Malicious scams and phishing targeting NFT beginners are currently rampant. If you receive a message from an unfollowed user on social media such as Instagram or Twitter stating that they would like to purchase your work as NFT and would like you to list it on an NFT market (especially the ones listed in the later section), suspect that you are being directed to a scam website. A number of financial frauds and stealth marketing have been reported that target beginners in particular, directing them to external fake services designated to illegally access and stole virtual wallet information.
While it may be tempting for you, as a creator, to feel happy when your work is praised or you receive a purchase offer, carefully beware that most clever scams psychologically take advantage of such artist mentality. By accessing these fraudulent websites and list NFT through them, you are most likely to be forced to pay exorbitant fakes service fees, or in the worst case scenario, have your wallet hacked and your asset lost.
If it is difficult to determine whether or not the user is a scam, send a message such as “I will list the item on OpenSea, so please buy it on OpenSea if you like” and direct the user to the legitimate NFT (e.g. OpenSea) Marketplace page to purchase the work. If the user is a genuine collector and really intends to purchase the work, they will positively consider it.
*New fraud techniques have recently emerged that utilise OpenSea. Please also see the alert below.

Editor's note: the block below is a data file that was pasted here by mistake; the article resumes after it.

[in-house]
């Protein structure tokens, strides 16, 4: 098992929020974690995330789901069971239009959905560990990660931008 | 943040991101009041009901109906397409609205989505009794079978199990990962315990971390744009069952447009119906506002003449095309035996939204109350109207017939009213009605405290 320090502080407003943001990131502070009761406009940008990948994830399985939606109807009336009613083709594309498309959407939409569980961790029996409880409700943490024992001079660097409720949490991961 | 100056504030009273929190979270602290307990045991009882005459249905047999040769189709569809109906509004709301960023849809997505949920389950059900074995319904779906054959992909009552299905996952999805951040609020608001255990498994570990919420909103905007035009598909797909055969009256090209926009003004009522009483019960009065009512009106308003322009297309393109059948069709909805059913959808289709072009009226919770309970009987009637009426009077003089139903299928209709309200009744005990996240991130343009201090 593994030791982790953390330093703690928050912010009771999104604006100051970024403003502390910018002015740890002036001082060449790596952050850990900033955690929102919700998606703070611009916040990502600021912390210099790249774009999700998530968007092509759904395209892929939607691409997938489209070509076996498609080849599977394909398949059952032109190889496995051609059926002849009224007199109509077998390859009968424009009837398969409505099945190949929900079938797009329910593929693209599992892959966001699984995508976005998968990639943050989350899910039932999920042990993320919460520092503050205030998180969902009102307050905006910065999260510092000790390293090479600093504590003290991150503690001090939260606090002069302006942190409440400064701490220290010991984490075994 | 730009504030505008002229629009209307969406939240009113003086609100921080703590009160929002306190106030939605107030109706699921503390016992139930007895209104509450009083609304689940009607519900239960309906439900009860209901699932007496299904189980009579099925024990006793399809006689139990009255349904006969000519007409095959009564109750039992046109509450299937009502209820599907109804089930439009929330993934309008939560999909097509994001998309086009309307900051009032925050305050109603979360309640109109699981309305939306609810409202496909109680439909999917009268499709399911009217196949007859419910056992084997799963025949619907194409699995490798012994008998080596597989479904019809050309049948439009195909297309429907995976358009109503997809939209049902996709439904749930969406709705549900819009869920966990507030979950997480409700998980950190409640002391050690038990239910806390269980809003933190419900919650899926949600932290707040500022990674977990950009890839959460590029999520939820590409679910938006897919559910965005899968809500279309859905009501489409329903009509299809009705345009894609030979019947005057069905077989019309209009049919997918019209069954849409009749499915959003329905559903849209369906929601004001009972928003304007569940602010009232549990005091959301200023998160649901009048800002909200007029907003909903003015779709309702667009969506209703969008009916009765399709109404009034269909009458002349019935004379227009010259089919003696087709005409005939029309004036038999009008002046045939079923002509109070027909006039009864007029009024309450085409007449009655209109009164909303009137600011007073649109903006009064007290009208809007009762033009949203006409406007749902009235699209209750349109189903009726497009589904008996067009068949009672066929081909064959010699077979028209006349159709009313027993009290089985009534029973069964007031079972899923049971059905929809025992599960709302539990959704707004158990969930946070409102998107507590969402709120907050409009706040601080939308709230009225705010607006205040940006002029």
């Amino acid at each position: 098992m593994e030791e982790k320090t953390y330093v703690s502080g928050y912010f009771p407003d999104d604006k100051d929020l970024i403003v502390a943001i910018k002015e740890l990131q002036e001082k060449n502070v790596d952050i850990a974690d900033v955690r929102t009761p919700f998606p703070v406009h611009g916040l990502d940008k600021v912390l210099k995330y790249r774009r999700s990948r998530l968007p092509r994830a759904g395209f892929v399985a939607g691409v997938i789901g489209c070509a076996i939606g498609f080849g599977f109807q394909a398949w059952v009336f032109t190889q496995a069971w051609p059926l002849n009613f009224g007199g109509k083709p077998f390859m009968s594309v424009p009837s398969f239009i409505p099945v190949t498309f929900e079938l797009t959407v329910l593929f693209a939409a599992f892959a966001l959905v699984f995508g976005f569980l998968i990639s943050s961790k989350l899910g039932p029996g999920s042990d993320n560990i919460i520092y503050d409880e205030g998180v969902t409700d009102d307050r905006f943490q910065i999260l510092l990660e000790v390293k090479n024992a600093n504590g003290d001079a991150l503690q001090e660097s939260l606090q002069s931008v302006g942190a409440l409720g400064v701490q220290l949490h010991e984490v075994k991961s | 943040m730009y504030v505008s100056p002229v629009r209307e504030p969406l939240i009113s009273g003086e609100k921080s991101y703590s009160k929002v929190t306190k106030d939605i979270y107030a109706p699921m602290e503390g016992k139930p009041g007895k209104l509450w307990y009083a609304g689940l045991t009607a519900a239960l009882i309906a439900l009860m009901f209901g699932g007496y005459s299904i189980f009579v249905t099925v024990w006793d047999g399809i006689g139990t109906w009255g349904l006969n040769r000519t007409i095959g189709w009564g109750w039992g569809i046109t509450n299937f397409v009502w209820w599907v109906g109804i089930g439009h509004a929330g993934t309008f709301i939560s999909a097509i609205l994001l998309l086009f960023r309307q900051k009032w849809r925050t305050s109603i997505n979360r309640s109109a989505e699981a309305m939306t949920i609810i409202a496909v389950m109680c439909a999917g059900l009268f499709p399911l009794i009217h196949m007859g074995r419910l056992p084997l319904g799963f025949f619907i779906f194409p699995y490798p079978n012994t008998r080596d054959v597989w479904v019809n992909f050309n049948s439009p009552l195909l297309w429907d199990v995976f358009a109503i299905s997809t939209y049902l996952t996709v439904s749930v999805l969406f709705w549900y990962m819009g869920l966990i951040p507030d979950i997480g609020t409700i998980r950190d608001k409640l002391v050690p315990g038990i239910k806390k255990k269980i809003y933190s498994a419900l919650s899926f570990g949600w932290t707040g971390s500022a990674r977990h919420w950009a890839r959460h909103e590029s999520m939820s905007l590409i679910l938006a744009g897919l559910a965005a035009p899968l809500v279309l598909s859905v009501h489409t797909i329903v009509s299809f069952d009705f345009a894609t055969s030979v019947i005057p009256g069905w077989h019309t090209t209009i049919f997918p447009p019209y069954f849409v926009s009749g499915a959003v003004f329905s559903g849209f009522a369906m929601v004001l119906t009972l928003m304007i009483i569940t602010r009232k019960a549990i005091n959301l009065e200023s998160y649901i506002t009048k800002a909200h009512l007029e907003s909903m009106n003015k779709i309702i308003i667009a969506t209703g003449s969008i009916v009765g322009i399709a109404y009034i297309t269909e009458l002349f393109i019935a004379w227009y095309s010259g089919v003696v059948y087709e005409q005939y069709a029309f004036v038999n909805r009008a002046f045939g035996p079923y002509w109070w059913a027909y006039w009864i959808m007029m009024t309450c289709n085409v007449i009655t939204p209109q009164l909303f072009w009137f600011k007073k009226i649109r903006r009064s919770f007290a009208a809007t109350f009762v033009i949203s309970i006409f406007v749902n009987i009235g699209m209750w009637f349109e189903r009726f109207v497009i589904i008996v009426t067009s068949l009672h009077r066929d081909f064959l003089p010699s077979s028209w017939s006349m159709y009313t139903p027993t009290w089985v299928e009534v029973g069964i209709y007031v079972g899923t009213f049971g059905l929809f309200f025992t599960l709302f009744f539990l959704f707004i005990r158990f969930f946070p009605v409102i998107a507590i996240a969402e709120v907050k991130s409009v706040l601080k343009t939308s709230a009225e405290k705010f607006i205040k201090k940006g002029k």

In particular, the following sites are fraudulent sites that have been reported by our customers, so please be vigilant if you receive messages from these services.
List of Reported Fraudulent Marketplaces
- John Joseph Dowling
- Global NFT
- Open NFT Market
- Open NFT Trades
- Sky Blue
- Monster NFT
- Realms NFT
- Mint Realms
- Stratton NFT
- Sea World Art
- Sea Art World
- Bubble Cherry
- Zora Article Miner NFT
- Expert Crypto Mine
- Sea Art World Gallery
*These may have minor variations such as the presence or absence of spaces and capitalisation.
*As a trend, ‘Open’, ‘Sea’, ‘Blur’, ‘Zora’ and other keywords associated with legitimate well-known markets are often used. This is intent to draw creators’ psychological reaction of feeling somewhat familiar with those market names (as if they have heard of them!). Carefully check every single letter to see if there are any suspicious parts in the name.
List of Reported Fake Support Email Address
- opensea.io.livechat @ gmail.com
- openseas.io @ gmail.com
- openseahelpszendesk @ gmail.com
- opensea.io @ checkinfo.online
*Not only in the above example, but any Gmail addresses are fake mot officially supported by OpenSea.
For more information on scams related to Opensea, click the article below!
If you have any other concerns about whether the service you are considering using is a fraudulent site, or if you would like to consider a listing or bulk management agency to get started with NFT more securely, please contact CryptolessNFT using the form below.